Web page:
My Musical Raspberry Pi setup has a lot of moving parts, which for me is fine. I recently built my Dad a version of a Musical Raspberry Pi as he was interested in my description of the one I built. The main complication in my setup is not keeping the music on the Raspberry Pi itself, but pulling it from my NAS via NFS.

Everything together

Luckily SDHC cards come in amazingly large sizes these days and seem to mostly work with the Raspberry Pi. I settled on a 32GB card, so the plan was to set aside almost all of that space for music and simply setup all the apps (mpd, mediatomb, samba) to look at this folder.

I ended up setting aside 2.5GB for the main / partition and assigning the remaining space (28GB or thereabouts) for media storage.

The final solution supports:

  • HiFi quality output via a USB DAC
  • music folder shared via samba with no authentication to keep things simple
  • mpd with inotify watching of the music folder
  • mediatomb for UPnP serving of the music folder
  • ShairPort for AirTunes support
  • gmediarender-ressurect for UPnP render support
  • Internet radio by exposing the playlists folder of mpd and simply putting in a few appropriate m3u files.


With DHCP and Samba, UPnP and all other broadcast based networking – provided you can get a device onto your network it simply shows up where it should. One irritant here is that Android still doesn’t support ZeroConf, so setting up MPDroid on Android still requires know about IP addresses. In fact it’s worse than that – to make it useful you have to setup a static MAC/IP address mapping on your router. Hardly user friendly, but thankfully a one off.

There does seem to be a decent library for building ZeroConf support into apps – JmDNS – and MPDroid is open source, so a potential project in the making.

If the Raspberry Pi is going to be connected via Ethernet things are pretty simple and once all the software is setup everything works well.

Easy WiFi

If you want to use WiFi things become harder. Running the Raspberry Pi headless means editing files via SSH to get the WiFi setup, the goal here is to make this easier and accessible to less technically minded users.

One option would of course be to use the full graphical interface and rely on standard GUI tools, but this means getting the Raspberry Pi setup is a completely different way purely to get a SSID and passphrase for the WiFi network.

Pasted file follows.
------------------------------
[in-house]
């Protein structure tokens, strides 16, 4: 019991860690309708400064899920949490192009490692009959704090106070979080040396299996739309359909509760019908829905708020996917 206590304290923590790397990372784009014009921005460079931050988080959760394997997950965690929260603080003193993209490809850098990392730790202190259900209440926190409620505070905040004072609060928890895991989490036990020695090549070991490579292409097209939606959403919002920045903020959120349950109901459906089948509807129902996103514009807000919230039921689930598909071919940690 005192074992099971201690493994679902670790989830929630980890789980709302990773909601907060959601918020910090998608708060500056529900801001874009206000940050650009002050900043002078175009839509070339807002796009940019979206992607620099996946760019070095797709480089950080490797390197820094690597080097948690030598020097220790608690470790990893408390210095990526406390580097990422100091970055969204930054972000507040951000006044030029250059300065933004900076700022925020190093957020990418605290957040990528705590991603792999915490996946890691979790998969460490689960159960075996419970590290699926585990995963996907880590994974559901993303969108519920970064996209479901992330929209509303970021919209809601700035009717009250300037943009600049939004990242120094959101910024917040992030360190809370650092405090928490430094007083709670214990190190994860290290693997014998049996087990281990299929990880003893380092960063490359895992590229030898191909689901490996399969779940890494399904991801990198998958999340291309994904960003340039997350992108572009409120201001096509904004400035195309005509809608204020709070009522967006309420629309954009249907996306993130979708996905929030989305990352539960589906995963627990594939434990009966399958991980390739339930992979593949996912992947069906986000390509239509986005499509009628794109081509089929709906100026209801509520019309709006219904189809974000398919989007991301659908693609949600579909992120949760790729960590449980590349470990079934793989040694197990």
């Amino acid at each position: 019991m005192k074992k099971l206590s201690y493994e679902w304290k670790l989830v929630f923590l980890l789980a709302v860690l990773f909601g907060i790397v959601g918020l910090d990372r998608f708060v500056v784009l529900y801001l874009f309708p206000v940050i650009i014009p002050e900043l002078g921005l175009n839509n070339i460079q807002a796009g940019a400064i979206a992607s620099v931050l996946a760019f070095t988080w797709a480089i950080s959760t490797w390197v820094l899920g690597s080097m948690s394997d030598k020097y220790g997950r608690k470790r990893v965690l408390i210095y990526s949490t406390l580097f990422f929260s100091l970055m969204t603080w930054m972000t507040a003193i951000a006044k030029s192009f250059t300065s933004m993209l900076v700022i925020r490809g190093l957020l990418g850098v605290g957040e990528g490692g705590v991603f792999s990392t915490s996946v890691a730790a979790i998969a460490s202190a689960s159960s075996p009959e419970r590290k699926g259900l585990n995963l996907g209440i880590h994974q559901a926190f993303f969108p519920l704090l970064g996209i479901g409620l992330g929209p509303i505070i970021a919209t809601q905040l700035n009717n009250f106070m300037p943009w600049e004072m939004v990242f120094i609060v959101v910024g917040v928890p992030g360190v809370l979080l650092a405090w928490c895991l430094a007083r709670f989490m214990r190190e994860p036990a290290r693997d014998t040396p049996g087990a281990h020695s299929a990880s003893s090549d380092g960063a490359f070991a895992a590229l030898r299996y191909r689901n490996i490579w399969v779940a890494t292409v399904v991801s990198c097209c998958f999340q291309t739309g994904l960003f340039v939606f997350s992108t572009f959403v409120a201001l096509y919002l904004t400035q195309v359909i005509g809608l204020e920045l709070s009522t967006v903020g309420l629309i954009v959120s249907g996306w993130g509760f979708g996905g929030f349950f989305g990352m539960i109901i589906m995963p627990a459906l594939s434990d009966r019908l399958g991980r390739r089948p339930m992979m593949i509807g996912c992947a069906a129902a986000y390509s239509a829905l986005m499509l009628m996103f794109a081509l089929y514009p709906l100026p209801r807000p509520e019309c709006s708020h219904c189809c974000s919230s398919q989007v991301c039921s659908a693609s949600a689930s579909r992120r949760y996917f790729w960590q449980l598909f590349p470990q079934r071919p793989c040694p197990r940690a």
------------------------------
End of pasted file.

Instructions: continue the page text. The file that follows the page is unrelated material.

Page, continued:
Windows Problems

The initial plan was to setup an extra FAT32 partition for holding config data, such as WiFi settings (as per the Raspberry Pi config.txt in /boot) and simply allow these to be edited from a Windows machine with a card reader.

Unfortunately Windows only ever gives you access to the first partition on any SD cards or USB devices, which is /boot for the Raspberry Pi. It appears there are workarounds for this, but they definitely are well outside the realms of keeping things simple.

A Simple Solution

So a new route forward is to work with the single FAT32 partition we already have and pollute /boot with an additional file. There is a danger here with getting people to edit files in /boot – the potential for pain is large, but for now it gives us a nice way to setup WiFi on the Raspberry Pi for non-technical users.

The solution involves a few bits:

  • /boot/wifi.txt
  • /root/interfaces.tmpl
  • /root/
  • rc.local entry to invoke /root/ on boot

The script checks the timestamp of wifi.txt and then uses sed to replace the relevant portions of interfaces.tmpl to produce a new /etc/network/interfaces file.


wpa-ssid "NetworkSSID"
wpa-psk "PSK"


auto lo

iface lo inet loopback

allow-hotplug eth0
iface eth0 inet dhcp

allow-hotplug wlan0
auto wlan0
iface wlan0 inet dhcp
#wpa-roam /etc/wpa_supplicant/wpa_supplicant.conf


iface default inet dhcp



if [ -e /boot/wifi.txt ]

    if [ /boot/wifi.txt -nt /etc/network/interfaces ]
        ssid="$(dos2unix < /boot/wifi.txt | grep ssid)"
        psk="$(dos2unix < /boot/wifi.txt | grep psk)"

        cp /root/interfaces.tmpl /etc/network/interfaces    
        sed -i -e "s/{{wpa-ssid}}/$ssid/" /etc/network/interfaces 
        sed -i -e "s/{{wpa-psk}}/$psk/" /etc/network/interfaces 


I’ll happily put my hands up at this point and admit this is a fragile solution that has the potential to go wrong easily. Changing WiFi settings is not something most people will do very often, so it’s good enough for now. That said I’m keen to keep exploring the issues raised by this little project to see what more complete solutions may be possible.

The Musical Raspberry Pi has been working a treat! I was planning on upgrading to a more HiFi case, but to be honest I like the look of the exposed PCB in the clear case the Pi came with!

This is a quick post following up on a few things learnt since getting my musical Raspberry Pi up and running. What was working:

What wasn’t working:

  • Audio redirection from Windows
  • Proper init scripts for ShairPort and gmediarender-ressurect
    Since then I’ve found Airfoil for audio redirection under Windows.

Day to day